Read the Syllabus, Please

The syllabus is the course contract. This statement sounds like a simple one, but alas, it is not. The statement might sound legalistic, but it is not. The truth is that the syllabus is our guide for the course, not a guideline, but the rules. The thing that I try to remember is that while I take special care with crafting the syllabus and the ways in which I will evaluate my students, I do not have control over their time. I need to make sure that my syllabus clearly states the all the necessary information for student success. I also know that students have multiple courses with multiple deadlines. And, as much as I want to get frustrated that they are not reading the syllabus, it is a waste of time to get frustrated about them not reading. Instead, I am prepared to re-read and revisit the syllabus as necessary prior to assignment due dates. Plus, I must remember that they have three to four other syllabi to keep track of during the term and that my class is one of many.

No, instead, I remind them about the information on the syllabus and refer them to it. Each term many will say something to the effect, “Oh, I must have missed that.” I typically smile and say, “I know that you have four other courses, it is easy to get the information mixed up.” This is a better use of my time and emotional energy. My job is not to chastise or scold. Frankly, I do not like scolding unless I absolutely have to do so. My job is to give the information and move on to the next query or item. Sure, I chat with colleagues about how syllabi are not read. I am sympathetic and am the first to talk to a colleague about what we can do to make this better. However, each term it is the same song and dance. This term I noted in two different places on my syllabus that class would not meet during our Reading Break. The note is in bold, too. My Teaching Assistants went to the class and found almost half of my class sitting in the lecture hall. They looked at the students and said, “You need to read the syllabus. There is no class today.” I  am guessing that my students really liked the material and were keen for another lecture.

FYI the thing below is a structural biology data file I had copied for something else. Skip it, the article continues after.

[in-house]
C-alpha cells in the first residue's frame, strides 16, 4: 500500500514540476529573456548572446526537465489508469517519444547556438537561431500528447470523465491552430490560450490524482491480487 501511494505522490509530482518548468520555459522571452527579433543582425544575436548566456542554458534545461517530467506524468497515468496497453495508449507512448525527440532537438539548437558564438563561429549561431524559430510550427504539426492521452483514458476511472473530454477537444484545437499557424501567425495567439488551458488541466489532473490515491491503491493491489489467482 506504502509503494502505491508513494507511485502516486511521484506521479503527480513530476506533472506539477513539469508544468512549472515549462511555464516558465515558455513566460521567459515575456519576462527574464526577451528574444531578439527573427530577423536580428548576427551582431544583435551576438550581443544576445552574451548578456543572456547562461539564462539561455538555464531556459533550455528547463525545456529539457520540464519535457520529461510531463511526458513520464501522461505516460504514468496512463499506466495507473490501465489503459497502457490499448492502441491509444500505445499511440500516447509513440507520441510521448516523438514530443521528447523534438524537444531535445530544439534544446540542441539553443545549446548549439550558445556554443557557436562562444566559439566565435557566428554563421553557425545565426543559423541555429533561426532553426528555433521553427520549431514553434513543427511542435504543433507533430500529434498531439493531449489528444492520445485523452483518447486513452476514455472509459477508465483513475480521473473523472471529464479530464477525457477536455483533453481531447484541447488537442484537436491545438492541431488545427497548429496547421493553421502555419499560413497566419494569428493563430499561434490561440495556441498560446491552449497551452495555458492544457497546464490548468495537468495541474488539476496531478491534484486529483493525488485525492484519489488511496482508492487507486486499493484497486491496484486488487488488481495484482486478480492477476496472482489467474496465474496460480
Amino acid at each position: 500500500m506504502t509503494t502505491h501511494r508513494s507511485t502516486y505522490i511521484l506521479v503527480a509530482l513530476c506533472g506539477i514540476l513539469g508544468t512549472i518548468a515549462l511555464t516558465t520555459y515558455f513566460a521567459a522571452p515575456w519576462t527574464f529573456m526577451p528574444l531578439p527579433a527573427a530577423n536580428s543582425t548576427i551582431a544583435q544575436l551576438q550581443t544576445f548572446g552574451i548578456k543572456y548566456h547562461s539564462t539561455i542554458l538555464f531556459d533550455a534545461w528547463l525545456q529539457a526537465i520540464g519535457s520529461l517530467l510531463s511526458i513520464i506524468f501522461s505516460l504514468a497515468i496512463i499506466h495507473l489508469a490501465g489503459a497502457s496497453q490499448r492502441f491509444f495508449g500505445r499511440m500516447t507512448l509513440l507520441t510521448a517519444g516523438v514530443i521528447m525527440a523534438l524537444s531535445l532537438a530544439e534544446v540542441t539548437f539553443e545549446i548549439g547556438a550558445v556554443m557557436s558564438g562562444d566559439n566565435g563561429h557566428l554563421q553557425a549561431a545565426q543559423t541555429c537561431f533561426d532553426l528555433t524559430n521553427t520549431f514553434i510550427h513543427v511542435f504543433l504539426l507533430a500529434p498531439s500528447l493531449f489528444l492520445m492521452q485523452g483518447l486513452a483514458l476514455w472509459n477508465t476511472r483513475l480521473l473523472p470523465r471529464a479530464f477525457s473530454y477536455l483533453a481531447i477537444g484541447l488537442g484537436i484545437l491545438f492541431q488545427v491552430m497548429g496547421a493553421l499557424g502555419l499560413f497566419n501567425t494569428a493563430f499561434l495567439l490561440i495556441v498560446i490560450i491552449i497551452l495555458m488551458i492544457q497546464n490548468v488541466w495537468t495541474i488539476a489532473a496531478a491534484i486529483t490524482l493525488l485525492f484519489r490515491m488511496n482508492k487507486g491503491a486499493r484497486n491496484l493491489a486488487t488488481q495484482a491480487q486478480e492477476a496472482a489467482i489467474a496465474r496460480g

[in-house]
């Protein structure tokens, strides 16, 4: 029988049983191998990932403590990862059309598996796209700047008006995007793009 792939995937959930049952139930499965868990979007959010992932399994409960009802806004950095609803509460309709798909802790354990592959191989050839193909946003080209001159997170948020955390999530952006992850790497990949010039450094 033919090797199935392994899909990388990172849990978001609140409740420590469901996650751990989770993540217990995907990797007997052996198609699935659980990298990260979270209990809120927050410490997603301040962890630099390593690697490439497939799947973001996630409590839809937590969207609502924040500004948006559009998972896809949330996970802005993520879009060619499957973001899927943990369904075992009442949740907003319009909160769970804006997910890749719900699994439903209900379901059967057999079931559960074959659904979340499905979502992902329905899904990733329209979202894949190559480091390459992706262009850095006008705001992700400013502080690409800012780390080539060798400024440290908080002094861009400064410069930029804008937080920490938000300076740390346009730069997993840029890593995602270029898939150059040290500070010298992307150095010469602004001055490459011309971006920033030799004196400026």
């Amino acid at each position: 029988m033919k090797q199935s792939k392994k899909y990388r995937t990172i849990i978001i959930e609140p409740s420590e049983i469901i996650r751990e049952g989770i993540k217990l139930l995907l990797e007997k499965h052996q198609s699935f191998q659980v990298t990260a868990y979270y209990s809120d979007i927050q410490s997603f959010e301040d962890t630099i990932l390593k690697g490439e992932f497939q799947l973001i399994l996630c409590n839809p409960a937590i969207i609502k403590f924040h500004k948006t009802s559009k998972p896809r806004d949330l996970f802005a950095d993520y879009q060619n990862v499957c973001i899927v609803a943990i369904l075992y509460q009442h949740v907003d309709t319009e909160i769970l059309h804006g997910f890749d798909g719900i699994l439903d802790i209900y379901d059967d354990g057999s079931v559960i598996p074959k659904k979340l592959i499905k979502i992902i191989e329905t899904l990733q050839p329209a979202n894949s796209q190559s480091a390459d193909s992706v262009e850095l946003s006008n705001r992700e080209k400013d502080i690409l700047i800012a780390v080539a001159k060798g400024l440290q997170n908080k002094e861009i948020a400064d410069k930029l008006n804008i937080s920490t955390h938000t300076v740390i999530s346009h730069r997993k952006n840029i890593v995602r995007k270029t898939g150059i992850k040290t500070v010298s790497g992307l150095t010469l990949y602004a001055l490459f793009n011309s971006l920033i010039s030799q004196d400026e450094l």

What can we do? Review the syllabus with the students and review it more than once. Remind them of the deadlines and refer them repeatedly to the appropriate resources on campus. My syllabi are considerably longer than before, but I am OK with that. This means that I have as much helpful information as possible and I am doing my job. The other half of this is that the students must do their job and review the syllabus–highlighting due dates and keeping an organized calendar. Yes, I am speaking to the students owning part of this and that might require a different blog post. And, I probably should work on that blog post, but now, I am thinking about the syllabi for next term and how I need to be as clear as the water in Maui. I am pining for warmer weather–can you blame me it is almost winter and I know that in just a week I will start three weeks of intensive marking and occasionally write on papers: you should have read the syllabus and followed directions.